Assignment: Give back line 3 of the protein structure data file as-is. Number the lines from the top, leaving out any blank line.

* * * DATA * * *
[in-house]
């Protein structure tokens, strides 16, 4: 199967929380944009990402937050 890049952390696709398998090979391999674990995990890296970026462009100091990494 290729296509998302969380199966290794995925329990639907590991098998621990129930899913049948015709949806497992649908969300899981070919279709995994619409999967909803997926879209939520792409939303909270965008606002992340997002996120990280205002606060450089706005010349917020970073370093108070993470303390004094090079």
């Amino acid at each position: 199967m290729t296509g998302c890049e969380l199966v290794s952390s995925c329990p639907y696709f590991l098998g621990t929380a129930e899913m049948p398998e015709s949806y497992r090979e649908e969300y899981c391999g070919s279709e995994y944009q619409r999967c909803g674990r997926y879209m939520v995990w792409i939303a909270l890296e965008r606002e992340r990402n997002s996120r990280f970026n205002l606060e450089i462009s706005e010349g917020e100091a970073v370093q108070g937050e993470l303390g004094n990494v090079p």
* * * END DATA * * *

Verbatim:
């Amino acid at each position: 199967m290729t296509g998302c890049e969380l199966v290794s952390s995925c329990p639907y696709f590991l098998g621990t929380a129930e899913m049948p398998e015709s949806y497992r090979e649908e969300y899981c391999g070919s279709e995994y944009q619409r999967c909803g674990r997926y879209m939520v995990w792409i939303a909270l890296e965008r606002e992340r990402n997002s996120r990280f970026n205002l606060e450089i462009s706005e010349g917020e100091a970073v370093q108070g937050e993470l303390g004094n990494v090079p």